WILLIAMSBURG — This February, The Colonial Williamsburg Foundation will commemorate Black History Month with programming that celebrates and explores the lives of the enslaved and free Black residents of Williamsburg who comprised over 50% of the city’s population in the 18th century.
According to Colonial Williamsburg, highlights will include Saturday performances of family-friendly “Loquacious Lucy: Queen for a Day,” guided tours of the “I made this…” exhibition at the Art Museums of Colonial Williamsburg on Tuesdays, and the move of the Williamsburg Bray School to its permanent location in the Historic Area on Feb. 10.
“Loquacious Lucy, Queen for a Day” is a 30-minute, family-friendly play about a parent who instills in their young, enslaved daughter the pride of her African ancestors while also guiding her through the realities of slavery.
“While the story of Black People in Virginia is largely about their enslavement, the history of Black People is rich and full of powerful and free people, like Queen Nzinga of Ndongo (modern-day Angola) who ruled in the 17th Century,” said Katrinah Lewis, artistic director of Colonial Williamsburg’s museum theater department. “This play is a celebration and an examination of the experience of Black Americans that’s at turns fun and celebratory, and honest and heartbreaking.”
“Loquacious Lucy” will be performed on Saturdays, Feb. 4, 11, and 25 from 10:30 to 11 a.m. at the Hennage Auditorium located in the Art Museums of Colonial Williamsburg. Art Museums admission is required.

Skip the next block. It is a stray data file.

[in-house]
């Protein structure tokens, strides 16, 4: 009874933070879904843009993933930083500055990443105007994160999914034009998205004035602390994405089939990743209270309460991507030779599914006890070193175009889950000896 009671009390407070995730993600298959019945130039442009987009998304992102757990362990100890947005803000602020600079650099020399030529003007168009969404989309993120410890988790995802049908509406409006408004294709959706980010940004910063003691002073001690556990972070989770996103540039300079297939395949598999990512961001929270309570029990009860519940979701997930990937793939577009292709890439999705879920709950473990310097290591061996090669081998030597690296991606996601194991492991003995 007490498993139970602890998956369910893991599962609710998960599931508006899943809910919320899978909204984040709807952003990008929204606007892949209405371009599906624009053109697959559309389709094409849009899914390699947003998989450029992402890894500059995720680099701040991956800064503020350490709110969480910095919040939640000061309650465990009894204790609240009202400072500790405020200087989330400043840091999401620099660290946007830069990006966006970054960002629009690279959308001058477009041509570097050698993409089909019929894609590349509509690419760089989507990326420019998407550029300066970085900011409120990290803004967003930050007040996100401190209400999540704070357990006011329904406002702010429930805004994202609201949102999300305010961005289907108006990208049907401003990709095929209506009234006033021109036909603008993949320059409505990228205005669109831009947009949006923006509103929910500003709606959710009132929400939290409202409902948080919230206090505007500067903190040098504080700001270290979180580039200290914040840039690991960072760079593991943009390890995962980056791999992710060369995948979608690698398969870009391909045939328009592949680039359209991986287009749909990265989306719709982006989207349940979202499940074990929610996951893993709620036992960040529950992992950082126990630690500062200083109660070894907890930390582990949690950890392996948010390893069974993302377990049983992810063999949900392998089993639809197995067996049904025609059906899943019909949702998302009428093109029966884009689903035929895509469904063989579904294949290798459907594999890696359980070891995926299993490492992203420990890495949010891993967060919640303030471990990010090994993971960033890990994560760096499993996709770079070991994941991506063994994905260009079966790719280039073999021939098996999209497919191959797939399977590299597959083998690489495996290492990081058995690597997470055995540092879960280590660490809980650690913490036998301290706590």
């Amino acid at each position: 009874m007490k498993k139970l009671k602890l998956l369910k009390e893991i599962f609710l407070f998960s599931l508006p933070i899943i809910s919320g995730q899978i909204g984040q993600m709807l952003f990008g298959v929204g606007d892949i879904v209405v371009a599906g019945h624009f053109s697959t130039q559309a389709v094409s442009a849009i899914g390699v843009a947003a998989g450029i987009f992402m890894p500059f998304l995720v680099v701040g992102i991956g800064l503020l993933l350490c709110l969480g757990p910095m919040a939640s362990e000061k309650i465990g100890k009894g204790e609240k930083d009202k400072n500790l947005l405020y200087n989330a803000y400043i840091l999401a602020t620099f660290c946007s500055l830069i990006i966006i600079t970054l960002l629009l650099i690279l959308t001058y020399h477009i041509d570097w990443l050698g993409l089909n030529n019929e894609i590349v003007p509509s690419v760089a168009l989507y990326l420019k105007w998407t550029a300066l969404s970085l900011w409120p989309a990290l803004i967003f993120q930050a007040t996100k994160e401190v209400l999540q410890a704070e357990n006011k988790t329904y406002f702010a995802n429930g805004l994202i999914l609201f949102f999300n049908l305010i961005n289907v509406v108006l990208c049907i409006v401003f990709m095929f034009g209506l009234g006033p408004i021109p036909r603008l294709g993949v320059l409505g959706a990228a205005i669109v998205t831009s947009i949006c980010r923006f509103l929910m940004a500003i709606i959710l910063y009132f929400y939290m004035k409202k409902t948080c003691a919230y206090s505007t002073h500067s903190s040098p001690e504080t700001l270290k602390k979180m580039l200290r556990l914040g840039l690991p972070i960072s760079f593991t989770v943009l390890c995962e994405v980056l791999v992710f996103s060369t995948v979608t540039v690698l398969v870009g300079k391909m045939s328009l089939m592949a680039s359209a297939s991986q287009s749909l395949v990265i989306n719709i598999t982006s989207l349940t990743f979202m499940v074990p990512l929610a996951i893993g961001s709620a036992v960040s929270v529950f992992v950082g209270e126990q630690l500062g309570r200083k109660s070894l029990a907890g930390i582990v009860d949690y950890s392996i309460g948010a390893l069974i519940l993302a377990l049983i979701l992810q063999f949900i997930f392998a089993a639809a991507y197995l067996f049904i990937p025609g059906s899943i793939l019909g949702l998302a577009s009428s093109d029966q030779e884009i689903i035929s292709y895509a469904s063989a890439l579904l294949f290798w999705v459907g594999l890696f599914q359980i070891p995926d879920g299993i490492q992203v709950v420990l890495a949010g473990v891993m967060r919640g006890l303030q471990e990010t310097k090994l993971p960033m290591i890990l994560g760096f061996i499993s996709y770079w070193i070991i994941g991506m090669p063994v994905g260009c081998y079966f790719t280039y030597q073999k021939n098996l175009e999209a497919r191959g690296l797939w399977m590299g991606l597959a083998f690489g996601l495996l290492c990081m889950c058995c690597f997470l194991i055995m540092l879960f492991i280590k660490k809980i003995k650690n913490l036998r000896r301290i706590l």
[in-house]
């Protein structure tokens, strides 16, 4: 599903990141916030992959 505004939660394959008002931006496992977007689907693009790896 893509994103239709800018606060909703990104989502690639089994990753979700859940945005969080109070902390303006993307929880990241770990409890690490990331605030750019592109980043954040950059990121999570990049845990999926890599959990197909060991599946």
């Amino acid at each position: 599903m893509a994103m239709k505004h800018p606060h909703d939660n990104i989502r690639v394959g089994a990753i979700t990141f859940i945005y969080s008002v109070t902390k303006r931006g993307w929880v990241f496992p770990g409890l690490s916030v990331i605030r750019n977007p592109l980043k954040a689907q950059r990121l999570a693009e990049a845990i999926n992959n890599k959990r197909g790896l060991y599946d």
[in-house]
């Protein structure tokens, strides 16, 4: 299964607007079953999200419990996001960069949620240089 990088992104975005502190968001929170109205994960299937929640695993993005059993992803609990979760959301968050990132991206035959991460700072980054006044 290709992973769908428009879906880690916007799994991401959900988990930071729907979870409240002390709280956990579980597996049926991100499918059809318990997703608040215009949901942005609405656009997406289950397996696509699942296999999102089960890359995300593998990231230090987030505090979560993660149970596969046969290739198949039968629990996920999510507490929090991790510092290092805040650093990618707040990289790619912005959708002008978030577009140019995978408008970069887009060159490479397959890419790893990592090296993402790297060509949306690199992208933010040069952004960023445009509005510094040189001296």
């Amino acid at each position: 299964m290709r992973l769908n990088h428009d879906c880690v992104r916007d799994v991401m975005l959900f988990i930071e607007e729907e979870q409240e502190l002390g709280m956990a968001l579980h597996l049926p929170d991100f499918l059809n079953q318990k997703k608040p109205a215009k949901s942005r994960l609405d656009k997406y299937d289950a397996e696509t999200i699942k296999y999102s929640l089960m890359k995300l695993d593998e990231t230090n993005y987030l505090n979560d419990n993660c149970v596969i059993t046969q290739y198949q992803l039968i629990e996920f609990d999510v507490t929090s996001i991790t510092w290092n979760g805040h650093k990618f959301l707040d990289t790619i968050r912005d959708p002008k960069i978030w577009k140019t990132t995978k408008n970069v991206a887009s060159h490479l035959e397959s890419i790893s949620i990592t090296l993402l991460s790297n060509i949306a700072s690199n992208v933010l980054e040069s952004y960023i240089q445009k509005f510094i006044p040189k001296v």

The “I made this…”: The Work of Black American Artists and Artisans exhibition features work made exclusively by Black artists from the 18th to the 20th centuries. The exhibition opened in October 2022 and includes nearly 30 examples of paintings, furniture, textiles, decorative sculptures, quilts, ceramics, tools, metals, and more, including new acquisitions, and focuses on the makers and their stories.
“Telling the stories of these Black makers is important because it gives them the opportunity to have a voice,” said Ayinde Martin, journeyman carpenter and a member of the advisory committee for the exhibition. “There’s a personal experience for everyone to be found in this exhibition, and I think learning about the individuals who made the artifacts and the artifacts themselves will connect people.”
Special guided tours of the exhibition will be offered throughout the month on Tuesdays from 11:30 a.m. to noon. Free reservations are required and can be booked by visiting a ticket office or calling 888-965-7254. Art Museums admission is required.
The Williamsburg Bray School is likely the oldest extant building in the United States dedicated to the education of Black children, Colonial Williamsburg noted in a press release. On Friday, Feb. 10 beginning at 8:30 a.m., the building will move from its current location on the campus of William & Mary to Colonial Williamsburg’s Historic Area, where it will become a key component of the Foundation’s public history programming.
“Telling this history of the Bray School is important because it shows a level of commitment to revealing truth to the community,” said Adam Canaday, a descendant of one of the Bray School students and Colonial Williamsburg employee. “It’s also an acknowledgment of those children whose genius was never fully appreciated because their education was considered primarily a benefit to their enslavers. Those young minds were doctors, engineers, inventors and not just someone’s property for profit.”
Following the move, a public commemoration program will be held at the corner of Nassau and Francis streets at 2 p.m. Both events are free and open to the public.
For more information about offerings during Black History month at Colonial Williamsburg, visit the official Colonial Williamsburg website.